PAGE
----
I have had a huge learning curve from the very first day. I decided to be more responsible for my Distribute Network Operating Center (DNOC) from the very first moment because I could work on my experience at SCinet from the previous year.
This year I understand the dependencies and the decisions made, which fiber spool belongs to which DNOC, how to set fibers under a masonite hardboard, how a NOC is organized in general and how the NOC is connected to the DNOCs. The power of the NOC is the collaboration of extraordinary people collaborating with generous contributors to achieve record-breaking results with state-of-the-art technology. And I am a proud volunteer and happy to contribute my time.

Again, involved with fiber team as a student at SCinet I was responsible for a DNOC; one of 5 DNOCs on the exhibition hall, which all of them are connected to the NOC, where  9 racks solve important tasks during the show. Fiber from the NOC ascends into the ceiling and drops into 5 DNOCs. The NOC connected more than 65 miles of fiber running up and through the ceiling, into smaller Distributed NOCs and under the carpet providing more than a 4.02 terabits of bandwidth.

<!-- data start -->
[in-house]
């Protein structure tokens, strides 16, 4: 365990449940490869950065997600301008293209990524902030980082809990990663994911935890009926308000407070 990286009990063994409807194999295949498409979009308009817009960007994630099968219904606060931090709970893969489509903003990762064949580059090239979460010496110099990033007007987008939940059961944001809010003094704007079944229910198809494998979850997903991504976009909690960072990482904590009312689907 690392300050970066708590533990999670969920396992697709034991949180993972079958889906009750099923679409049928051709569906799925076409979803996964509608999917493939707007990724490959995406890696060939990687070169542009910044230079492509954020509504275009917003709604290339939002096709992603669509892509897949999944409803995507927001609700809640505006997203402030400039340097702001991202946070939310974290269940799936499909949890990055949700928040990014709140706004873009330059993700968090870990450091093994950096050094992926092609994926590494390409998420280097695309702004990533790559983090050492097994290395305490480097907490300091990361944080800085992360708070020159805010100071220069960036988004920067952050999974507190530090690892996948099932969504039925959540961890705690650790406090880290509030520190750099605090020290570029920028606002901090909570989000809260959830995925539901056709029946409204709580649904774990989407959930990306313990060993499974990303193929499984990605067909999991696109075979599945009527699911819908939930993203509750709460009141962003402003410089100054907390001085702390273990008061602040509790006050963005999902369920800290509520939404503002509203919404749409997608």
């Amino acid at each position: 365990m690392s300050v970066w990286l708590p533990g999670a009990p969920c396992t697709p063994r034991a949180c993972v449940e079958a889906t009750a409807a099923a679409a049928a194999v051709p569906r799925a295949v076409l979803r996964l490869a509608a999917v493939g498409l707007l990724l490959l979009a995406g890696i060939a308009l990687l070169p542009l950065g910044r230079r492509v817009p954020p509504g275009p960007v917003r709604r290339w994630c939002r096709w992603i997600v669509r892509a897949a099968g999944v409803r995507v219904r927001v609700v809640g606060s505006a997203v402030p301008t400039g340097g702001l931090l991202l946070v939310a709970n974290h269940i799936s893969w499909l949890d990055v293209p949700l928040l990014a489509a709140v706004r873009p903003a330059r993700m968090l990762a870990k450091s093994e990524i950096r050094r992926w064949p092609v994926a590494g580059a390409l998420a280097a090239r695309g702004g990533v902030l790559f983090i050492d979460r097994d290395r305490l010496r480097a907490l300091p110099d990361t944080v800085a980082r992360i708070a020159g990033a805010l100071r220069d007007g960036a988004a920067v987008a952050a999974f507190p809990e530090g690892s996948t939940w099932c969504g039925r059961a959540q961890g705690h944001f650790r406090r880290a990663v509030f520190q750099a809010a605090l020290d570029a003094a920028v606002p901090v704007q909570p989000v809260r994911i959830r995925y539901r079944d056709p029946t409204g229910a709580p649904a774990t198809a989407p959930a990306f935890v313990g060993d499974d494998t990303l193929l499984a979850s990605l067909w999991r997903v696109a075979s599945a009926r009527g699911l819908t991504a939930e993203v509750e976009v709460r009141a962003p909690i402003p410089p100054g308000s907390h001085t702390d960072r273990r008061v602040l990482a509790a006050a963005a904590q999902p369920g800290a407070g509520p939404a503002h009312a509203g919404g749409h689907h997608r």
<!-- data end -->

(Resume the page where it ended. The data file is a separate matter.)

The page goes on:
A fiber student had the following tasks: